The UK government is working to accelerate its target to reach net zero by 2050. A new hybrid species of Paulownia will be grown for the first plantation of this kind in the UK that will aim to reduce emissions as part of the government’s carbon capture strategy.
The Paulownia plantation is located at a 134-hectare site in Suffolk, UK and is designed to absorb 150,000 tonnes of CO2 in its first 10 years.
The Forestry Commission gave the green light to the plantations back at the beginning of the year. The global irrigation leader Netafim also announced recently it will supply its drip system to the Paulownia plantation.
Paulownia trees are special in their abilities to mitigate climate change. They can absorb ten times as much CO2 during an 80-year lifetime as a typical mixed native woodland. They are also one of the fastest-growing trees in the world, reaching up to 8 meters in five years.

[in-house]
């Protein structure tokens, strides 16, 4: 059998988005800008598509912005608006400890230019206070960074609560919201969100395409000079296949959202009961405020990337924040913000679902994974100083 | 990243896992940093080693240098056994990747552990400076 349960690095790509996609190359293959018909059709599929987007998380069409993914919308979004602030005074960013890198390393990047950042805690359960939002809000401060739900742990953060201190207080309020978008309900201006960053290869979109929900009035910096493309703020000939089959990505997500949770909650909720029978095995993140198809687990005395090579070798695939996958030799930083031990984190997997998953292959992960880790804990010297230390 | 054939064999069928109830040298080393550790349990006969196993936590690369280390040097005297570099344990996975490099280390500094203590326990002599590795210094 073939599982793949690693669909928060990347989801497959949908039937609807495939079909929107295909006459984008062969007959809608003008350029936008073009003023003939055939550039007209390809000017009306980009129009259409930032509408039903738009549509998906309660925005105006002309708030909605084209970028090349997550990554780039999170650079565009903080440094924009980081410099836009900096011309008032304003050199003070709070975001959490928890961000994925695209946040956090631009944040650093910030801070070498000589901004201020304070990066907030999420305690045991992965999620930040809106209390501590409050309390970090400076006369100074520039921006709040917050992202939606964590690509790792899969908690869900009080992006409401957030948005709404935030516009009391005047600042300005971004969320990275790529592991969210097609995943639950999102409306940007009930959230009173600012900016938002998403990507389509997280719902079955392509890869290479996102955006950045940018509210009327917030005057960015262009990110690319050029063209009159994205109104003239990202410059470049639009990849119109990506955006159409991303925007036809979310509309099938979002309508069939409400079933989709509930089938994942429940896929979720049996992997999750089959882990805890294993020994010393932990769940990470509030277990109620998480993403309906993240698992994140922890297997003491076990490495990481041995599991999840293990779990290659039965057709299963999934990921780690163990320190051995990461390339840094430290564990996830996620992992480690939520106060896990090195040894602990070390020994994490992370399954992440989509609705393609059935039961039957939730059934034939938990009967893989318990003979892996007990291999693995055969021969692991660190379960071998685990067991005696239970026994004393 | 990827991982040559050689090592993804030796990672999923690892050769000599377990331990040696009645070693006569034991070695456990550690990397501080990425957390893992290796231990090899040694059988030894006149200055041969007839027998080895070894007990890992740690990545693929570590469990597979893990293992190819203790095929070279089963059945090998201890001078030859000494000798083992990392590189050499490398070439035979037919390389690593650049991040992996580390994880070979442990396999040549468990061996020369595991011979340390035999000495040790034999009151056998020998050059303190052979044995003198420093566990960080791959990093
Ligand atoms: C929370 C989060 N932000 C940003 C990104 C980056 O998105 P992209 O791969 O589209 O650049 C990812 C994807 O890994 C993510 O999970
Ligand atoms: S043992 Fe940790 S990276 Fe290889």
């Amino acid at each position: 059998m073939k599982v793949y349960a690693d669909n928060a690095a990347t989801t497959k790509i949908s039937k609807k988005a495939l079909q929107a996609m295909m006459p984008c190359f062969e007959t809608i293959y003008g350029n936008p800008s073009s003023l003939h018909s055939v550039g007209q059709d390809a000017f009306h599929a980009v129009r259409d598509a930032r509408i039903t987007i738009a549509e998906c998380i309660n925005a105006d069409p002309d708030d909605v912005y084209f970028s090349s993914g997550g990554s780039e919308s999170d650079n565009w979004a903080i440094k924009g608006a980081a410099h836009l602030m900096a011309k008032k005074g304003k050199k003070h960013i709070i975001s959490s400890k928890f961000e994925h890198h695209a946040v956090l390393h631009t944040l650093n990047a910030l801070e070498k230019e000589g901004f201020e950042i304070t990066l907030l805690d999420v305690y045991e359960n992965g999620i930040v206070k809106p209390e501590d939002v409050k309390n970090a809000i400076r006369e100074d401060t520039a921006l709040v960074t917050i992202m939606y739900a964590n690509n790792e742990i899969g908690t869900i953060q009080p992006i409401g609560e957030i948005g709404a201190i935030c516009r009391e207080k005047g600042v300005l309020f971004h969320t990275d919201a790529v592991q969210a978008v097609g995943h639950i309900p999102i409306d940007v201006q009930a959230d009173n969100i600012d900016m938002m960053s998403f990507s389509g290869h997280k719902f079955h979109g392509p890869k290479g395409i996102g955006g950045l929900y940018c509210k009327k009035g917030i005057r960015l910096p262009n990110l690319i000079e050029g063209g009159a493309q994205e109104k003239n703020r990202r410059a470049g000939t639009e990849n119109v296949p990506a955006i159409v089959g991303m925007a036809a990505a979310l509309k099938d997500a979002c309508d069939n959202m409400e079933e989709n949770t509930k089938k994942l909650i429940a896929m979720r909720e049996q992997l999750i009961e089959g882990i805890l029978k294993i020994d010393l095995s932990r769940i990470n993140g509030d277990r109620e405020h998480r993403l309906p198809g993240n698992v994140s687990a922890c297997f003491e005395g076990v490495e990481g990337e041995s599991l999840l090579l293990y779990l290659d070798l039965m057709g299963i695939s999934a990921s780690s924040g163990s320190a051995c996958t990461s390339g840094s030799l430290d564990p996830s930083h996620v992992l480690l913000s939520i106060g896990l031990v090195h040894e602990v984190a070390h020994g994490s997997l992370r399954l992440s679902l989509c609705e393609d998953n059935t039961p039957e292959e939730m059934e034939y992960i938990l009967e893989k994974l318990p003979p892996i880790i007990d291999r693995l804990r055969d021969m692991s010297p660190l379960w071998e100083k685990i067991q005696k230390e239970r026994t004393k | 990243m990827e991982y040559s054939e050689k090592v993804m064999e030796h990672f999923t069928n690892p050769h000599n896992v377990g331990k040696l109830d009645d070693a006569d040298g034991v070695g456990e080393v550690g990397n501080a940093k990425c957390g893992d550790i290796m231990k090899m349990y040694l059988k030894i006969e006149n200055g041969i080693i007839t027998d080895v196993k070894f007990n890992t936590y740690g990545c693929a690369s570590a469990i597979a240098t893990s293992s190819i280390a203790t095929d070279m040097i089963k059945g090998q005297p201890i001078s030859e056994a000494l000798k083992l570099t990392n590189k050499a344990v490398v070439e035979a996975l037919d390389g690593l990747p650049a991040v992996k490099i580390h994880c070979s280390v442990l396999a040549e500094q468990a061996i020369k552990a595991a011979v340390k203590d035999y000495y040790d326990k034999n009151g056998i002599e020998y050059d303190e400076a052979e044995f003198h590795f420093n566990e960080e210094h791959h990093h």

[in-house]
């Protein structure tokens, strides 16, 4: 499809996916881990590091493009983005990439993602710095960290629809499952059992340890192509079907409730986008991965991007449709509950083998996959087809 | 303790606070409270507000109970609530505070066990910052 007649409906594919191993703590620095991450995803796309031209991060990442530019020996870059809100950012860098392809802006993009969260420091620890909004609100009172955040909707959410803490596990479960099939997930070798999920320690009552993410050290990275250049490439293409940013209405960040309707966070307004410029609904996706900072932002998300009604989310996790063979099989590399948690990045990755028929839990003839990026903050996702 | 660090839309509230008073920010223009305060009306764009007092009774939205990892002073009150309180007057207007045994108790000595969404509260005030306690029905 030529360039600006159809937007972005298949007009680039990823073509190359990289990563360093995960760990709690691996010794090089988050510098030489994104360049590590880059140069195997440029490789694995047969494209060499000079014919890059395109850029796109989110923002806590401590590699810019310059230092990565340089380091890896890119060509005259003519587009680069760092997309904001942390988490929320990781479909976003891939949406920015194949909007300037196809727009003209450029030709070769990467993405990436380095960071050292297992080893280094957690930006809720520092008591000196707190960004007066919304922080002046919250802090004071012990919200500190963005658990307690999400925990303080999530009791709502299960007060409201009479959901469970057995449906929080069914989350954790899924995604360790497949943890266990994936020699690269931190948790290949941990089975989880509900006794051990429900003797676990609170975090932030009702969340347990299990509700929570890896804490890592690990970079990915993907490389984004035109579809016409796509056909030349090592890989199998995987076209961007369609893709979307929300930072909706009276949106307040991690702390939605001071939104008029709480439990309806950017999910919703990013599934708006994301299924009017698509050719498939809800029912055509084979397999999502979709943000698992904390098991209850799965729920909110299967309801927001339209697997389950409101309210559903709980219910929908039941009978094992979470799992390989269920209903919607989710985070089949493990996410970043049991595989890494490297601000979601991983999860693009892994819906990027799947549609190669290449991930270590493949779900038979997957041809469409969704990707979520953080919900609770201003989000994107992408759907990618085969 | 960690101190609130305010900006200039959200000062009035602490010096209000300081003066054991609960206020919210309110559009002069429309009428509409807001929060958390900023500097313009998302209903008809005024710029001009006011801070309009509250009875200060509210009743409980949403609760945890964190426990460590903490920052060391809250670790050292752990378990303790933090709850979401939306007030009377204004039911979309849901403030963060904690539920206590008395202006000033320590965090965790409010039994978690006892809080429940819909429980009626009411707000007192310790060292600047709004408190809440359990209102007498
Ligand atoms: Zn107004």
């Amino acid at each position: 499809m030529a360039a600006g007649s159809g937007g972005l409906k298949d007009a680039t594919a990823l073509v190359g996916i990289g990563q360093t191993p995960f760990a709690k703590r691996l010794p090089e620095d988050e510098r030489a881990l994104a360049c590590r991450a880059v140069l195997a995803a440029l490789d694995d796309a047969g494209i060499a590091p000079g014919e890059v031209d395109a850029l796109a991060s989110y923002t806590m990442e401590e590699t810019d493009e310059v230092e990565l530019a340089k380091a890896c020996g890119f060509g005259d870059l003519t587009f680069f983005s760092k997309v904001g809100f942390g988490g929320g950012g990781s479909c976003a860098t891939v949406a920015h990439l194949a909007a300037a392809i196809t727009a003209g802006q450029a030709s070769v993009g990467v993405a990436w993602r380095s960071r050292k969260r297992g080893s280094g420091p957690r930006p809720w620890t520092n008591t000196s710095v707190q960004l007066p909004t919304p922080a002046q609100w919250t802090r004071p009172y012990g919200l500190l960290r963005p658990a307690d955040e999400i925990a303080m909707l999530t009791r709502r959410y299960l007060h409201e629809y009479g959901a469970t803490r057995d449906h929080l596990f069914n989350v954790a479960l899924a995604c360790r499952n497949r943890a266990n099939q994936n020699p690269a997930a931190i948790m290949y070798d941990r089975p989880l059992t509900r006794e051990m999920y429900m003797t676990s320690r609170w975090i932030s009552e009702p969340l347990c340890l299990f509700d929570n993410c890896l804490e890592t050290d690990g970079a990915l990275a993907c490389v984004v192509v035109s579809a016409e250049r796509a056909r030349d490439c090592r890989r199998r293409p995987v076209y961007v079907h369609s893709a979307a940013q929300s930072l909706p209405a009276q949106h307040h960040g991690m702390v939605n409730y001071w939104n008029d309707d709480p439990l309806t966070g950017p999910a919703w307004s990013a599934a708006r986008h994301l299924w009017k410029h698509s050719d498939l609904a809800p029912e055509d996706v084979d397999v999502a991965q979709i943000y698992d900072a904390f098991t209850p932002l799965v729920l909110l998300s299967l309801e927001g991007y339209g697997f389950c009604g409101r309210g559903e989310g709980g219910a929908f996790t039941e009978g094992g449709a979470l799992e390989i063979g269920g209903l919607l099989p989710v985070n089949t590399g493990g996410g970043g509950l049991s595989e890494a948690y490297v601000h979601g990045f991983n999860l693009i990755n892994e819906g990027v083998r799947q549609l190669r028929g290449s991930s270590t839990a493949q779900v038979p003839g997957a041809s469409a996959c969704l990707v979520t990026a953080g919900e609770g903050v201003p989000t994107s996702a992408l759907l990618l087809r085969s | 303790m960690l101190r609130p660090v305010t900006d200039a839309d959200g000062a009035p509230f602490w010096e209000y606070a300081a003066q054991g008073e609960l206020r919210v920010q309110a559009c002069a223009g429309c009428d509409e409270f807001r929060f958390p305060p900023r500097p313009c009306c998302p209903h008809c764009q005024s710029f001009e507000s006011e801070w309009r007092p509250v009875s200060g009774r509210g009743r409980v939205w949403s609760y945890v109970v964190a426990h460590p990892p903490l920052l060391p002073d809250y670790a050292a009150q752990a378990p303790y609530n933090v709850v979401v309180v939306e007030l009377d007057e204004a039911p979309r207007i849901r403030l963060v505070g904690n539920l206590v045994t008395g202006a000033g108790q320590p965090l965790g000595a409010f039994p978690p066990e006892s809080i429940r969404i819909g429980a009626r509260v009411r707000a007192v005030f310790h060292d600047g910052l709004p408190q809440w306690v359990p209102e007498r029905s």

When grown in a properly managed plantation, they are estimated to capture over 60 tonnes of CO2 per hectare per year over their average 80-year lifecycle.
“No other tree can sequester as much CO2 as quickly as the Paulownia, and its wood is known as the aluminum of the timber industry… This new hybrid variety offers huge potential benefits for biodiversity, carbon capture and UK hardwood supply,” said Nigel Couch, managing director at Carbon Plantations, the company behind the project.
The trees usually grow in warmer climates in Asia, however, a new variety of infertile hybrid has been bred in the Northern European climate and can tolerate temperatures as low as -22C. Those trees are already successfully grown in plantations in Germany, Italy, and Spain, as well as on other continents.
Fighting climate change via reforestation is one of the most proven and popular means. Paulownia trees are adaptable, fast-growing, and sequester huge amounts of CO2 which makes them a preferred choice for developing reforestation projects.